It was a very professional project, featuring the collaboration as consultants of a hundred or more experts in liturgy. Scripture, Christian Latin, English style, speech, and related fields. Perhaps only those with some personal experience of the problems involved in translating the Roman Canon can fully appreciate the achievement. As we noted in the last issue, we think this text compares very favorably not only with all existing English translations of the Canon but also with current translations into other modern European languages. We are fortunate to have it.” (Chronicle, Worship, November 1967)
Worship is a liturgy journal published by the Benedictine monks at St. John’s, Collegeville. This influential journal, which had long advocated use of the vernacular in the liturgy, had changed its name from Orate Fratres in 1951 because it was thought inappropriate for a journal promoting the vernacular to have a Latin title. Godfrey Diekmann, OSB, was the editor of the journal at the time of this title change.
In 1967 the editor-in-chief of Worship was still Godfrey Diekmann, OSB, now also a member of the ICEL advisory board responsible for the new Canon text. Frederick McManus was among it associate editors.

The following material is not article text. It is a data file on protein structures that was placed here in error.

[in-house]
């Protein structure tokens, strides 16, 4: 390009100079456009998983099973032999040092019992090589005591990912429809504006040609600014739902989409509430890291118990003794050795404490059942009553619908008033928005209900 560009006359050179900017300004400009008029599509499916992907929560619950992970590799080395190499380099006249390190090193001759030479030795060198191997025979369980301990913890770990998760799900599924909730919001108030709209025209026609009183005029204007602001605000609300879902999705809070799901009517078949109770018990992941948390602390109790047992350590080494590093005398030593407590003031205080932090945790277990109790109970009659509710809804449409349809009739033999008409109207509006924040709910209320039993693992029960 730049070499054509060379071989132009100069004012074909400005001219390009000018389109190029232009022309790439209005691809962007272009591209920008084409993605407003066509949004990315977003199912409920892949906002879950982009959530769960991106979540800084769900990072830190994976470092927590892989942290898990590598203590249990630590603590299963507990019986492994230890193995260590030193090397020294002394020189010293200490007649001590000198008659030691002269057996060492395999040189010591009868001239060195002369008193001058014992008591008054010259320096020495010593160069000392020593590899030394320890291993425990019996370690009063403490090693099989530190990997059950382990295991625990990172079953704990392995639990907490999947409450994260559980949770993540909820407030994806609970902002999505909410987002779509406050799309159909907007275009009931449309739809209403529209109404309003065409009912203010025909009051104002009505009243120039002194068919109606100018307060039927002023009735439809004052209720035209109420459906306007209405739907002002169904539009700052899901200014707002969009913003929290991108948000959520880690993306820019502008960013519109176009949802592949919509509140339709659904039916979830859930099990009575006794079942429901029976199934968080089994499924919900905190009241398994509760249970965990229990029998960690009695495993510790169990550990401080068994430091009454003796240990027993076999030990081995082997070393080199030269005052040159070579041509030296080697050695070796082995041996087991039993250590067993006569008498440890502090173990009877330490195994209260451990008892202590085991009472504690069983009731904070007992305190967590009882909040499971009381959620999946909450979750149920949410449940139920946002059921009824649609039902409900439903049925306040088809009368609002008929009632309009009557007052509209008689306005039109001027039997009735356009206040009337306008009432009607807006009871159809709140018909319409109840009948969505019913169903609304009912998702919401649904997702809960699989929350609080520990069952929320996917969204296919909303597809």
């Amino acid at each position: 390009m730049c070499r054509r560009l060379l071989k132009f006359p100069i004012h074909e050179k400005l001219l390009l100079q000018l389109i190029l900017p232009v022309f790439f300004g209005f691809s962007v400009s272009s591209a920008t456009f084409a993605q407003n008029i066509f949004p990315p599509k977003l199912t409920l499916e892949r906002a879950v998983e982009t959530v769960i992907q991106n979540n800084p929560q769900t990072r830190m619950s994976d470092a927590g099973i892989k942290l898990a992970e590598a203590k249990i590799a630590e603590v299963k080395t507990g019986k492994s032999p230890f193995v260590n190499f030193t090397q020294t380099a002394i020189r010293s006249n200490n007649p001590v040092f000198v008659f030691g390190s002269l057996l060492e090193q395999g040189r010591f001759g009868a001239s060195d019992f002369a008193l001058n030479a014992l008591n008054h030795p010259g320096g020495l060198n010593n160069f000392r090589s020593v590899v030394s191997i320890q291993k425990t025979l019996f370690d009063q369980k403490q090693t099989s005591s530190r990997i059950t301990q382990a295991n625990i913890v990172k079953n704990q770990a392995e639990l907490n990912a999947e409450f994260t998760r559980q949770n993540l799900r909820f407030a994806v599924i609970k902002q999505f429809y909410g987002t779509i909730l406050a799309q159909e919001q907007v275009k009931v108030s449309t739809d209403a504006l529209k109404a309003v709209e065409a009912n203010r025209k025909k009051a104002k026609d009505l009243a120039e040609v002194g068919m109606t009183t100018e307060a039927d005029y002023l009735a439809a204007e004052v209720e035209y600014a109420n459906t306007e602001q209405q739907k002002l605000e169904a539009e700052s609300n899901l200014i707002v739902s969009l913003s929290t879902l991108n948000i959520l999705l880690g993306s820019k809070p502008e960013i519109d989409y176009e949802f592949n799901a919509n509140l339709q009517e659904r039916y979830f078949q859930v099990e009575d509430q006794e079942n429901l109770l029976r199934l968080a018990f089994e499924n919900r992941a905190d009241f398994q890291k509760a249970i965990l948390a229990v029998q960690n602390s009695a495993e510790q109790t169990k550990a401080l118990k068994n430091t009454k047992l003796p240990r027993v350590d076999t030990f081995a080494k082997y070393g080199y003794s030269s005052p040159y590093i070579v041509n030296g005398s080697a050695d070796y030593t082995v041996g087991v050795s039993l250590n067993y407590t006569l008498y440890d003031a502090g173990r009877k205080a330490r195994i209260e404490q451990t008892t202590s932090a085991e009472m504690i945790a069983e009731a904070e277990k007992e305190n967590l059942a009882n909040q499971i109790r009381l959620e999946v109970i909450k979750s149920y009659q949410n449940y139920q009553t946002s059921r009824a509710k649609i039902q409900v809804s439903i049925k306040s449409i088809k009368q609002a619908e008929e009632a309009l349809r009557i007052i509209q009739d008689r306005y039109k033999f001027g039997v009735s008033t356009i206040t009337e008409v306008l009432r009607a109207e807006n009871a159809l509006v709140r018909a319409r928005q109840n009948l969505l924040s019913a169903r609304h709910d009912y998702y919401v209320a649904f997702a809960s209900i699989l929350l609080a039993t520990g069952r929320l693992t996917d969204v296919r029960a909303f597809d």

The article quoted above was written by Worship editor, Aelred Tegels, OSB, whose “Chronicle” column described developments in the liturgy as the Council was implemented.
In this article Father Tegels charges that the “most violent” critics of the ICEL text are a small minority “fundamentally opposed to any English Canon.”  He does acknowledge the existence of another group of critics, who object that ICEL follows the Latin too closely. Tegels says that they “simply do not like the Roman Canon, at least in its present form.” 
Father Tegels is much gentler in his treatment of these critics, perhaps because he can be numbered among them. For, though he claims to defend the ICEL Canon in this article, he objects to the translation of haec dona, heac munera, haec sanctae sacrificia illibata by “these gifts we offer you in sacrifice” as too close to the Latin. In fact he says it “tends to caricature the Latin, which does not intend anything much stronger than ‘these choice gifts.'” Tegels insists that the themes of offering and sacrifice need no emphasis at this point in the Mass.